The Future of Technology Operations

Since I last wrote about it, Technology Operations (TechOps for short) has evolved. Particularly Development Operations, or DevOps for short, has become widely adopted + continues to evolve, coupled with new technologies that have been directly influenced by it + the culture it has helped shape. Even though many organizations are still struggling to realise…

IoT, IIoT + Reality

While the future of technology is usually exciting, it’s also important to temper so much hype with some healthy reality and practical, thoughtful and intentional consideration.

Teaching Fish To Swim

If you’re trying to teach fish how to swim, it helps if you put them in the water.

More Gratitude for Postman and McLuhan

Neil Postman (March 8, 1931 – October 5, 2003) was an American author, media theorist and cultural critic, who was associated with NYU for forty years. He wrote countless articles, papers and seventeen books. Though my personal favorite is Teaching as a Subversive Activity, Neil is best known for his 1985 book about television, Amusing…

On Being Prepared

It’s not a big secret. Organizations need to be much more proactive about security. Firewalls and antivirus are not a plan anymore, they are doors and windows that can and will be circumvented. Expecting that attackers will simply stay off of your network is foolish. No one knows the moment they’ve been hacked. They find…

Show up. Do your best.

This is the best advice I’ve ever received. It’s so good and I am so grateful, it is the only advice I ever offer. Not surprisingly, it’s transmitted directly and indirectly by some of the greatest characters in fiction. I offer it to my 5-year-old each day when I drop him at school. He answers…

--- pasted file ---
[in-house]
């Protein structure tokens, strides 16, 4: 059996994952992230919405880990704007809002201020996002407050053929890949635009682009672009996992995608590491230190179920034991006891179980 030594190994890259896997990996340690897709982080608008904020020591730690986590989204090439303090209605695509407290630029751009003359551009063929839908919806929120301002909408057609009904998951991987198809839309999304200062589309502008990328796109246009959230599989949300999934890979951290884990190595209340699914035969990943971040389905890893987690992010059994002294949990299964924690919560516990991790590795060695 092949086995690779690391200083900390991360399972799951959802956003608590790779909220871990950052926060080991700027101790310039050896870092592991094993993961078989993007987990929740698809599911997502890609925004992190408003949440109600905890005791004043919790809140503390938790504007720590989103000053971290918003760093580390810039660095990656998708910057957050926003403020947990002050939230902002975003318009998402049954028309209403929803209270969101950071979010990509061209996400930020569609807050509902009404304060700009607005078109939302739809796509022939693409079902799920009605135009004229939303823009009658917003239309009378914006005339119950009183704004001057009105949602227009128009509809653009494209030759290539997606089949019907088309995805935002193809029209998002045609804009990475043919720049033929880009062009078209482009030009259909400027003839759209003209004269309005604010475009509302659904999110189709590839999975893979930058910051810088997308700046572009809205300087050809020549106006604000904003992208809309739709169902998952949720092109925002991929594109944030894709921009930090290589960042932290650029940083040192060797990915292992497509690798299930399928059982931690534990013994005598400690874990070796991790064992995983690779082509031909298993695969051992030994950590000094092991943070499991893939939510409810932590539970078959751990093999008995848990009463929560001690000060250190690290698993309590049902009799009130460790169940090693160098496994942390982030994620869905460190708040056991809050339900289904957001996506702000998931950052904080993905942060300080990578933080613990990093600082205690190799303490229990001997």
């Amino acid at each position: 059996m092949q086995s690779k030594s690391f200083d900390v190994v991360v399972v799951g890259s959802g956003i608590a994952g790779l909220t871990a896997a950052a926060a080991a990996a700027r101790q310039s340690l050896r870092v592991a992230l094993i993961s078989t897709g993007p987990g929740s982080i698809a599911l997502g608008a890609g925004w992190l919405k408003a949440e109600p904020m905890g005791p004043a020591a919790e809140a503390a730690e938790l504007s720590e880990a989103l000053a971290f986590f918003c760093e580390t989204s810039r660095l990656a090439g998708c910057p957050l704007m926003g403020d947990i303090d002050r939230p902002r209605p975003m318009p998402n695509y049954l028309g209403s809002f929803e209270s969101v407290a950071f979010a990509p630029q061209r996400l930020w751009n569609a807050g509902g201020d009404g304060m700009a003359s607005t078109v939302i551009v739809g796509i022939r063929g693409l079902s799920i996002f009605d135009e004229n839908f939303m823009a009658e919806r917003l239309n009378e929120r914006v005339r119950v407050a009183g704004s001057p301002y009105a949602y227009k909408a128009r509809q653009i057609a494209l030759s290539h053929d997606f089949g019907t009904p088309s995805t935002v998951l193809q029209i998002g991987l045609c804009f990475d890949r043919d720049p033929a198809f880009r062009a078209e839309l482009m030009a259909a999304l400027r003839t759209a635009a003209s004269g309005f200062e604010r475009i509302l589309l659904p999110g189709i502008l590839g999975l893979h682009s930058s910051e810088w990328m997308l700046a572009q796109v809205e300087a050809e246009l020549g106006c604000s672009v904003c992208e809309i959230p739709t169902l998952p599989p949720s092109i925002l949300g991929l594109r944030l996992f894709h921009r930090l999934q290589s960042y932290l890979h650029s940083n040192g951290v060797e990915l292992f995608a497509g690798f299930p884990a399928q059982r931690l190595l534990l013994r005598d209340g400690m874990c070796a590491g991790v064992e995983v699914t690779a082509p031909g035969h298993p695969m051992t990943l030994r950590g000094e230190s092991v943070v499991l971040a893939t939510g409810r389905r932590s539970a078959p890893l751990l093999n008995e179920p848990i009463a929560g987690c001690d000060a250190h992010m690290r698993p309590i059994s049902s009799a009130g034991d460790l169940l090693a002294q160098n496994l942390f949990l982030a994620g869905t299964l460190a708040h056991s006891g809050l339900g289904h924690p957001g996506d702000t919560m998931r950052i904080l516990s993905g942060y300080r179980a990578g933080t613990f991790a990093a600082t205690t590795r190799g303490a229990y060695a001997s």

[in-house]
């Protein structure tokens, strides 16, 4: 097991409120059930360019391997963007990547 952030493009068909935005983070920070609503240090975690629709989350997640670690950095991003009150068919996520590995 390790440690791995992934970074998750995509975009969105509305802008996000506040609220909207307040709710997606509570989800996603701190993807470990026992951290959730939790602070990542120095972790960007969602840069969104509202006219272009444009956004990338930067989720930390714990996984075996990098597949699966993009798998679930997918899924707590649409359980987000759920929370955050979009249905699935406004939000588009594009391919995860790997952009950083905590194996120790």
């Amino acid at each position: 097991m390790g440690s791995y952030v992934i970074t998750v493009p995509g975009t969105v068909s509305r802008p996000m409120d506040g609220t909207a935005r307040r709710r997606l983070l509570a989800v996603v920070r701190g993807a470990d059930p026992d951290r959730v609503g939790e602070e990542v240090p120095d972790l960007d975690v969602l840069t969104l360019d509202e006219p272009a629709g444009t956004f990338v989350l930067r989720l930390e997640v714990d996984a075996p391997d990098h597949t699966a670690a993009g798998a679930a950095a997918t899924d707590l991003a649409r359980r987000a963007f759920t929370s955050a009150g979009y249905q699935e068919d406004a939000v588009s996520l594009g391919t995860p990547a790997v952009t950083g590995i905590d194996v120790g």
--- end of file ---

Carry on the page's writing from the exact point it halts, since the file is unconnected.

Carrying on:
In the not-too-distant future

I will describe keyboards to my son one day in a not-too-distant future when he asks about them. That is when he and I will ask the computer to show us some examples. We will spend a rainy afternoon making make-believe keyboards (QWERTY and Dvorak) out of cardboard and crayons and pretend to type in…

Living With Dementia

Mom passed away three years ago today. After initially being diagnosed with Parkinson’s Disease, it was a few months later, at the University of Iowa Hospitals, when she was diagnosed with vascular dementia. As her world (and ours) fell apart, I realized that Mom’s behavior suddenly made perfect sense. I also became startlingly aware that,…

I didn’t go to university. I learned from Linux instead. 

TOUGH CHOICES When I chose to forego college, preferring instead to join the working world confident that doors would open, there were a lot of the kinds of reactions one might expect. Most asked things like: “what are you thinking?” “why would you do such a thing?” “what are you planning to do instead?” My…

Changing without changing

Many of us make great sacrifice to avoid it. Laws are written and put into place to stymy it. Large, expensive buildings are built to protect against it. Minds are made up against it and reject ideas that even hint at it. Blockades of all sorts are built against potential outcomes that may lead to…

“Daddy, what’s ergonomy?”

Whether for work or play, we are all spending more and more time than ever in front of our various devices: desktops, laptops, tablets and phones. Computer-related injuries due to prolonged use of computers are very real and are risks. Some of us experience occasional soreness in our hands or wrists, mostly after marathon binges…

Parallel Parenting: A Strategy for Acceptance

Divorces are snow-flakey, meaning each one is different. Some people are able to be grown-ups about it and be respectful, friendly enough to co-parent but, honestly, this is the exception rather than the rule. Everyone has to move on, eventually. Acceptance is not always easy, though. Not everyone is good at accepting new paradigms, especially…

The unswerving punctuality of chance (Part II)

There are some things that happen, happy accidents, that could not have been planned. Like stumbling on the carpet, catching yourself on the the edge of a shelf where, looking behind a small picture frame there, you find a key you lost seemingly years ago that unlocks that bike lock you have lived without all…

Questions as the new answers?

How to ask questions A new hotness in traditional education cultures started a few years back and was called “inquiry-based learning“. It meant just what it was called: learning based on inquiry, on motivating students to ask questions about whatever was being presented to them. It was about starting a conversation. The trouble with asking…